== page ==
10 Songs, 38 Minutes

EDITORS’ NOTES

Guillaume and Jonathan Alric’s debut album is named after the dancing space, not the Jamaican music genre, but you’ll hear hints of dub reggae and electro in their lullabies. The Paris-based cousins tend to bundle their influences in warm house beats, patient arrangements, and yearning vocals that sound like distorted, distant weeping. The result can sometimes be sparkling and euphoric, like the gently rocking “PLACES,” or it can be dark and transfixing, like the throbbing pulse in “RUNAWAY.” But it’s always more headphone introspection than nightclub escapism that ties the album together and sets the duo apart. “FACES,” the project’s lone instrumental, was one of The Blaze’s earliest tracks. “To have that kind of emotion,” they told Beats 1 host Hanuman Welch of the song, “it’s a bit different. It’s more a kind of—how do you say?— growing up.”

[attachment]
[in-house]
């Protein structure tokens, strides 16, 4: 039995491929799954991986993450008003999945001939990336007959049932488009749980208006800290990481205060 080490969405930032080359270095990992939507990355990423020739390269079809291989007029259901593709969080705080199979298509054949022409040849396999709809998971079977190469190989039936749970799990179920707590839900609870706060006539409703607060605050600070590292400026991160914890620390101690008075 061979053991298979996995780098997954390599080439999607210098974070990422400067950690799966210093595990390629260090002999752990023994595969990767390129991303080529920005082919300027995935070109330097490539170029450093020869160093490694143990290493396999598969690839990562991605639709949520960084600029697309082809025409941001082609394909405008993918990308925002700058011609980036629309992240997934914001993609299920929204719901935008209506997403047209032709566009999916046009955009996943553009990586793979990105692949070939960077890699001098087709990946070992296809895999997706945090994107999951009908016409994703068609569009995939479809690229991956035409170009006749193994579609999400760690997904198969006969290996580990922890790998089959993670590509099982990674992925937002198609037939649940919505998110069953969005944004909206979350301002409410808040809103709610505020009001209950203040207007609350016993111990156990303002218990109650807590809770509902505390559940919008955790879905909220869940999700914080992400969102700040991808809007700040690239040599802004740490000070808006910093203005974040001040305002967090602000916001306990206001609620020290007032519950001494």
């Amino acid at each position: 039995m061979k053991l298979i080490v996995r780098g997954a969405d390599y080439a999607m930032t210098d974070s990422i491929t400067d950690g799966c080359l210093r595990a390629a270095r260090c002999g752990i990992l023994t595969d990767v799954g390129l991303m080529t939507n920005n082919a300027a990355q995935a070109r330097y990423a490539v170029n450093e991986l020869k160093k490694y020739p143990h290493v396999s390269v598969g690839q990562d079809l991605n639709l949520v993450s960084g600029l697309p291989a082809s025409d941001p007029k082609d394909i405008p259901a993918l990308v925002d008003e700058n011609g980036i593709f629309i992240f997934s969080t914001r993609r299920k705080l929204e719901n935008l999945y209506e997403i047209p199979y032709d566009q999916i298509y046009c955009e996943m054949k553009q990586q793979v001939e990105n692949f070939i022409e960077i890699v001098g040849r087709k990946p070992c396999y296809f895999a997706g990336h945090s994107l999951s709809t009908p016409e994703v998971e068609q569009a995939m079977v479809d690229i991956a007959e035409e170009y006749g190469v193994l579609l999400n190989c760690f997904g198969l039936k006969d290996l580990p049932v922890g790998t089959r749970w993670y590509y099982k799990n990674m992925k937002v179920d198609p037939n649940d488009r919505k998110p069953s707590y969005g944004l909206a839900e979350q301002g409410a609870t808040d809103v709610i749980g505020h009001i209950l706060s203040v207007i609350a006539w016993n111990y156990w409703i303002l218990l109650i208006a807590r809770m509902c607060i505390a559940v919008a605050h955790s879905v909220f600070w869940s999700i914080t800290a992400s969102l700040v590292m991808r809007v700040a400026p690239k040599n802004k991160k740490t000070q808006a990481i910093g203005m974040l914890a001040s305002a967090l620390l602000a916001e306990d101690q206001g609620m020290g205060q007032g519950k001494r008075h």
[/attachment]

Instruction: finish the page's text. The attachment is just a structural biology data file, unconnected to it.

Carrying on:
EDITORS’ NOTES

Guillaume and Jonathan Alric’s debut album is named after the dancing space, not the Jamaican music genre, but you’ll hear hints of dub reggae and electro in their lullabies. The Paris-based cousins tend to bundle their influences in warm house beats, patient arrangements, and yearning vocals that sound like distorted, distant weeping. The result can sometimes be sparkling and euphoric, like the gently rocking “PLACES,” or it can be dark and transfixing, like the throbbing pulse in “RUNAWAY.” But it’s always more headphone introspection than nightclub escapism that ties the album together and sets the duo apart. “FACES,” the project’s lone instrumental, was one of The Blaze’s earliest tracks. “To have that kind of emotion,” they told Beats 1 host Hanuman Welch of the song, “it’s a bit different. It’s more a kind of—how do you say?— growing up.”

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